25 April 2016

Moon, Mars and Saturn

Mars, Moon and Saturn
Mars and Saturn are moving toward opposition (in May and June, respectively), which means they are going to be rising earlier and be more visible in the evening sky, and will be brightening over the weeks ahead. These planets are in Scorpius and Ophiuchus, low in the south in the latter part of the evening through the early morning hours.

The waning Moon passes through this region over the nights of 24-25-26 April and should be a nice picture mixed with orange Mars, yellow Saturn, and the red giant star Antares in Scorpius.

Hope you can spot these two gems and the Moon as they line up for a few days, making the sky that much more interesting to see.

Image courtesy of Sky & Telescope.

10 April 2016

Moon to Occult Aldebaran

Moon Occulting a Star
Astronomical alignments are special events, times when the motions of the Earth and the rest of the cosmos brings about a particularly interesting juxtaposition of objects in the sky. Today (Sunday 10 April) the waxing crescent Moon will align itself with the bright star Aldebaran, covering it completely for observers in various parts of North America. See this article from Sky & Telescope for a detailed overview of the cities and the exact timing for disappearance and reappearance of Aldebaran.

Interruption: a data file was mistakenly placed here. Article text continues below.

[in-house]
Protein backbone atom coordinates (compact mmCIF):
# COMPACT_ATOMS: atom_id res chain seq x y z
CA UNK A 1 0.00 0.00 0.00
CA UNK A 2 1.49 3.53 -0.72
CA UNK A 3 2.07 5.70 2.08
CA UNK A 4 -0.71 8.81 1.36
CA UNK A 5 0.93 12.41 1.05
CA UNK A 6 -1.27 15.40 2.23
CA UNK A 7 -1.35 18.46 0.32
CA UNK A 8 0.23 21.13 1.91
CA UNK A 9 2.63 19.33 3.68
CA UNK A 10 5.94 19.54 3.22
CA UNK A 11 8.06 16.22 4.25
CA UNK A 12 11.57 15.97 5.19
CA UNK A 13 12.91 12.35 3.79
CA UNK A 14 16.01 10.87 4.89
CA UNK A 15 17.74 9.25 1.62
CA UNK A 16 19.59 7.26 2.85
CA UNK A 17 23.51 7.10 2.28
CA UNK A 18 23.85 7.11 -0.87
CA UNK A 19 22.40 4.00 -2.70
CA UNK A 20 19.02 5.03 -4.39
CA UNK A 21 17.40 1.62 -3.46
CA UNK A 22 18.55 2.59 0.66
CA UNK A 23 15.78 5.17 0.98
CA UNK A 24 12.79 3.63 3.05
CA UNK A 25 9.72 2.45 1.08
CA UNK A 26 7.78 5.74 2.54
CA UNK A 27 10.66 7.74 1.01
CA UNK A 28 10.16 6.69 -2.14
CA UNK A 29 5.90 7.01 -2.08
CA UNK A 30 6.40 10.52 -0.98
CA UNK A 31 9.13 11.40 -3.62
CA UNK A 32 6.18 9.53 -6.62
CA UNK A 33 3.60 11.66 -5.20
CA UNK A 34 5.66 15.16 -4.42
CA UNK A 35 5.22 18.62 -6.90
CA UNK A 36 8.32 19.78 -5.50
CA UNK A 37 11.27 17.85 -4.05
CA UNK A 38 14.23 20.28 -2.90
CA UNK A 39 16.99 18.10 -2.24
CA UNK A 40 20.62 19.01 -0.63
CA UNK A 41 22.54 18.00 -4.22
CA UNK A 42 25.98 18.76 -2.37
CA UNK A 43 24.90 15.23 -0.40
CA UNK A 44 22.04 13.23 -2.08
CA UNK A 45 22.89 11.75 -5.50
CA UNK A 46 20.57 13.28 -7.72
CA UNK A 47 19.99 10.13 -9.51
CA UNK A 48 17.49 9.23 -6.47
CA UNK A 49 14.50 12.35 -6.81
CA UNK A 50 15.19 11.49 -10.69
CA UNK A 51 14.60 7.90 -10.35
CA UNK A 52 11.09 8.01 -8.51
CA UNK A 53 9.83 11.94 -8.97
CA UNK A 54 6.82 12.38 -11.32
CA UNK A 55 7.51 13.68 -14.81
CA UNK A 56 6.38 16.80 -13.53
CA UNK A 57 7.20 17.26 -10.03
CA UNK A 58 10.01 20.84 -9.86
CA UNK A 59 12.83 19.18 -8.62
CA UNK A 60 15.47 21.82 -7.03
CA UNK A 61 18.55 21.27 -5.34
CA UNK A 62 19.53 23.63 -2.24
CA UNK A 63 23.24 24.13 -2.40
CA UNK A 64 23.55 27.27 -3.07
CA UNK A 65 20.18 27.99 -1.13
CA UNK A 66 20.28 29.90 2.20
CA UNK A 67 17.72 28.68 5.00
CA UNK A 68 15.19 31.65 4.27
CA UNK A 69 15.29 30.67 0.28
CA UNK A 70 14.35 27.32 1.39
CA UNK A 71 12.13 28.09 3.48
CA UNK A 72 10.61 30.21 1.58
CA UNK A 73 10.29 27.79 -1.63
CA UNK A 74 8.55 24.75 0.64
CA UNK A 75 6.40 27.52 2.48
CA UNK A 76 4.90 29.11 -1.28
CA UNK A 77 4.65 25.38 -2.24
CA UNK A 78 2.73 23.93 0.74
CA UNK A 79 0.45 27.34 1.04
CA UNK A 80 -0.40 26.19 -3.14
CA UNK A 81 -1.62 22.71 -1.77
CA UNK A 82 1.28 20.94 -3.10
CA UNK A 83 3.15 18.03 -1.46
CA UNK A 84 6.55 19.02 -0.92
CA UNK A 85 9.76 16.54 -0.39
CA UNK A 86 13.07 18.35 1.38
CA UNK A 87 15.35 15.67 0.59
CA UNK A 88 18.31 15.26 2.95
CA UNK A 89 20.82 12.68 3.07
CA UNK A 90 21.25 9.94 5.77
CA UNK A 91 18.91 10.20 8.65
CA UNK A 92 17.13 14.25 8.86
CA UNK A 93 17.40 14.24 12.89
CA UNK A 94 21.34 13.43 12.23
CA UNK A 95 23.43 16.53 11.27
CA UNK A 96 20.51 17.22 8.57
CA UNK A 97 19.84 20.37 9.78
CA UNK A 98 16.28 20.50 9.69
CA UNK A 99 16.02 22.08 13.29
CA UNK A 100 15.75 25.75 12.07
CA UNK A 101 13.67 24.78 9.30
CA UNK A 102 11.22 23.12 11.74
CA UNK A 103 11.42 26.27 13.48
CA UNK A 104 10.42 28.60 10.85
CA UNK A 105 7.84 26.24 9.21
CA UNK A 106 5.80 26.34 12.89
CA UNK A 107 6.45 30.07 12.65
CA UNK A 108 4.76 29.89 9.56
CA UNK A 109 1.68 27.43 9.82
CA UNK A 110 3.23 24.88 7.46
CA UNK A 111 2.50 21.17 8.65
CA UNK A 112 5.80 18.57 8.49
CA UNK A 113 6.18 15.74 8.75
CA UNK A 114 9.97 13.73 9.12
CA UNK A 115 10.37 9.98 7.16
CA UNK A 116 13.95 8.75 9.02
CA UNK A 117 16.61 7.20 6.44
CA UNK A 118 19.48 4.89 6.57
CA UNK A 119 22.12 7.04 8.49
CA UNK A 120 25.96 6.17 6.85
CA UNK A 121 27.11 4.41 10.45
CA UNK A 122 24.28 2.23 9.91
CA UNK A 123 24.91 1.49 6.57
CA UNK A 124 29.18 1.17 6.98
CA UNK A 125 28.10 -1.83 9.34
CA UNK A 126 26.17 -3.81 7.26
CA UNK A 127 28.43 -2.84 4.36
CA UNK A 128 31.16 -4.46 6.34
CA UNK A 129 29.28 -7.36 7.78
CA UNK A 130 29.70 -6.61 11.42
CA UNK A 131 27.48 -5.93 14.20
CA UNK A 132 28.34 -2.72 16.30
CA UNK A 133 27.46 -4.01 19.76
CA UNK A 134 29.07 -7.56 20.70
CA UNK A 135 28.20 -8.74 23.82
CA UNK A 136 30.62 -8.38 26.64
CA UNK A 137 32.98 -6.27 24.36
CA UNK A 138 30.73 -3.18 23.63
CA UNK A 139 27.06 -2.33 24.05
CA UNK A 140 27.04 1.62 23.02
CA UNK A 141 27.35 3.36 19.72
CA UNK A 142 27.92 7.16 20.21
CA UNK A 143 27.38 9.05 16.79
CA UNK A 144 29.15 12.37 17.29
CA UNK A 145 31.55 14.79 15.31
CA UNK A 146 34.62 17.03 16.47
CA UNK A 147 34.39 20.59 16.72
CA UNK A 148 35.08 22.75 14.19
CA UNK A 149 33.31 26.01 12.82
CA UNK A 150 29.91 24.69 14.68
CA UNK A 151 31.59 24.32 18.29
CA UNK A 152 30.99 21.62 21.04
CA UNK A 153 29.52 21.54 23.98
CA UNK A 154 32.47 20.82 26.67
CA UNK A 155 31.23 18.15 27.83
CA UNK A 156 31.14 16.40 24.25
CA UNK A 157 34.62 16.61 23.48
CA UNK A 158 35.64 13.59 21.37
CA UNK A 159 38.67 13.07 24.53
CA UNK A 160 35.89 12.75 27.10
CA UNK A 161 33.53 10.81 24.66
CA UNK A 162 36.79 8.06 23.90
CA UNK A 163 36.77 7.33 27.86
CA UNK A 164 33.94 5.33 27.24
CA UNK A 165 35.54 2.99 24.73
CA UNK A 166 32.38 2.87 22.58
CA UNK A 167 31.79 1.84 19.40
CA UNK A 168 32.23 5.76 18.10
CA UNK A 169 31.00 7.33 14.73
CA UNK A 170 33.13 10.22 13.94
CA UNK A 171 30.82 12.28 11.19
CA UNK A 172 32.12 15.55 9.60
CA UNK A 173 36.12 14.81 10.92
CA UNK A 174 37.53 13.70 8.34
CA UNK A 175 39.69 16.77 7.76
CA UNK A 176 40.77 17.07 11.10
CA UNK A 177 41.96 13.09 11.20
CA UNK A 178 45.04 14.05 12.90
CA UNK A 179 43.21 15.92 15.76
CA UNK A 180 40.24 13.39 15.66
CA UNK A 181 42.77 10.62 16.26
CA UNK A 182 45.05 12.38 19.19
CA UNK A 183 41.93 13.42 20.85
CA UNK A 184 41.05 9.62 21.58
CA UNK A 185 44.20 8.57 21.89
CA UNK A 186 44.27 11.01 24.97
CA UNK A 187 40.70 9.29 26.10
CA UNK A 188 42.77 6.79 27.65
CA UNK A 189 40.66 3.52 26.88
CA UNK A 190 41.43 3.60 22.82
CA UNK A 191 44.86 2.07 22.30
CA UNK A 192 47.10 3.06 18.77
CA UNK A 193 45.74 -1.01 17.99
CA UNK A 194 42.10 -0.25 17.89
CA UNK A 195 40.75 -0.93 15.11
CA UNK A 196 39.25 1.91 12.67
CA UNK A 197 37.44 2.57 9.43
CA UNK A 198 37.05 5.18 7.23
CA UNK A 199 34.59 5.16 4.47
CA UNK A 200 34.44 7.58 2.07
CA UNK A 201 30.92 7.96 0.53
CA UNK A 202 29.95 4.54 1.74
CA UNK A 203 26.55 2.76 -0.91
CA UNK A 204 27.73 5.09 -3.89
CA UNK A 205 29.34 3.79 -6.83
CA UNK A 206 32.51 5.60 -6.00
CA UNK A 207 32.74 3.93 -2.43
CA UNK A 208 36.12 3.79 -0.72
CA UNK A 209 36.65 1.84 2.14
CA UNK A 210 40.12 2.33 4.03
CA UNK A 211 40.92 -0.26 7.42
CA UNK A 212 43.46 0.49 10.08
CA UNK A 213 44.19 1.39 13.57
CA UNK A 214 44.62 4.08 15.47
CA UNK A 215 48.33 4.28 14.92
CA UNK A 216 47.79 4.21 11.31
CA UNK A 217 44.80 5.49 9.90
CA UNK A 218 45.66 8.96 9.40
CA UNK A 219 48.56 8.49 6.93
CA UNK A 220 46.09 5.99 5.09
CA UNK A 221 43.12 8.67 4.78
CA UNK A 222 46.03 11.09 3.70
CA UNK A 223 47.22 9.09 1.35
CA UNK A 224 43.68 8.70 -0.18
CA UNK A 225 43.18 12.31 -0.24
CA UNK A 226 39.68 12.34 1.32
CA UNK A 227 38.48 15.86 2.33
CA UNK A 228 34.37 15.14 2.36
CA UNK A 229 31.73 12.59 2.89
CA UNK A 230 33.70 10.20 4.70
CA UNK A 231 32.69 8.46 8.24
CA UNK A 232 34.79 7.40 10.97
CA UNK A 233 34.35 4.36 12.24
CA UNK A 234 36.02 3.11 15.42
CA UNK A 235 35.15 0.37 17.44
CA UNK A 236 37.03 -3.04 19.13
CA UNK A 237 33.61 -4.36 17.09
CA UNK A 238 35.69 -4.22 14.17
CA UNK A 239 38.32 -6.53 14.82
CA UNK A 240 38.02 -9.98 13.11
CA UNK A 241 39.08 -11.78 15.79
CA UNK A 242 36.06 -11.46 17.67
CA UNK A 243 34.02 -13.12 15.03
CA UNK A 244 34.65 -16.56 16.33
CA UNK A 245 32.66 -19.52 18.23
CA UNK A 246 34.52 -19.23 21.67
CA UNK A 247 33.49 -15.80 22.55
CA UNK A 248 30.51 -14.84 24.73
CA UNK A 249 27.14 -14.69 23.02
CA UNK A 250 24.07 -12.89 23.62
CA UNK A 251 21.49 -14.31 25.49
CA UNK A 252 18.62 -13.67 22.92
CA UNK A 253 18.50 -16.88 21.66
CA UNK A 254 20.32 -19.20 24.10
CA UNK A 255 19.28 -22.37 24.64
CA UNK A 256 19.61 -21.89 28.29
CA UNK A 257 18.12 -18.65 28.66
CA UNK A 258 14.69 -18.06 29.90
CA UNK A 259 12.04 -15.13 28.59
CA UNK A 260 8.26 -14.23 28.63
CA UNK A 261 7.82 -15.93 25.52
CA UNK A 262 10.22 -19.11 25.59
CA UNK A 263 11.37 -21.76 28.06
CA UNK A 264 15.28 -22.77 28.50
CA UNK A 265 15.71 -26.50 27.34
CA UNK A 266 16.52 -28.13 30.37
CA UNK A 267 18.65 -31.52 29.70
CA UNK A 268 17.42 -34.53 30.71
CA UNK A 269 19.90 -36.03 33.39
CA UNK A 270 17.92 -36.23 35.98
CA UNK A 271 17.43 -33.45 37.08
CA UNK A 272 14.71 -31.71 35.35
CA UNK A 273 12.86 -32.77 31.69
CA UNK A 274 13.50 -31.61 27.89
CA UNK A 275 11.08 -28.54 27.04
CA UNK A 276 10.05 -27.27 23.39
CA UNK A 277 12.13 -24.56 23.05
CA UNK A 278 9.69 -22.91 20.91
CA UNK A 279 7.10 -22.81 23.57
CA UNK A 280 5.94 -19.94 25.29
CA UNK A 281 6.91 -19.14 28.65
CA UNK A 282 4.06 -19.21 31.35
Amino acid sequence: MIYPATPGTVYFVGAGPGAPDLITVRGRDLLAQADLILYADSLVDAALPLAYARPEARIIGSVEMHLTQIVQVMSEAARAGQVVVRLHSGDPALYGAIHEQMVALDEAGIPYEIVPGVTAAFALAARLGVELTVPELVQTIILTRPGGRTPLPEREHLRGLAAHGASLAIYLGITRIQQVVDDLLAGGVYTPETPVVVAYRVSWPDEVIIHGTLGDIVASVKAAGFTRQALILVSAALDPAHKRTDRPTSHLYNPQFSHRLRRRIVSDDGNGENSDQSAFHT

The Moon sweeps around the entire night sky and touches each constellation of the Zodiac every month, passing in front of hundreds of naked-eye visible stars during its journey. But it is very uncommon for the Moon to pass in front of the brightest stars in the night sky. Aldebaran is a 'first magnitude' star, one of only 22 stars that are at magnitude 1 or brighter (and only four of these are close enough to the Ecliptic to be ever occulted by the Moon: Aldebaran, Antares, Spica and Regulus)
. For that reason the covering and uncovering of a star like this is a dramatic event, worth taking a few minutes with binoculars or a telescope to watch the proper motion of the Moon as a vastly more distant star's light is interrupted by the surface on the edge of the Moon and the light twinkles and vanishes from view for an hour.

On the west coast, the event takes place in broad daylight, but that should not make it any less impressive. Disappearance is at 2:21 pm and reappearance at about 3:40 pm. Check the Sky & Telescope article for more precise timings from around North America.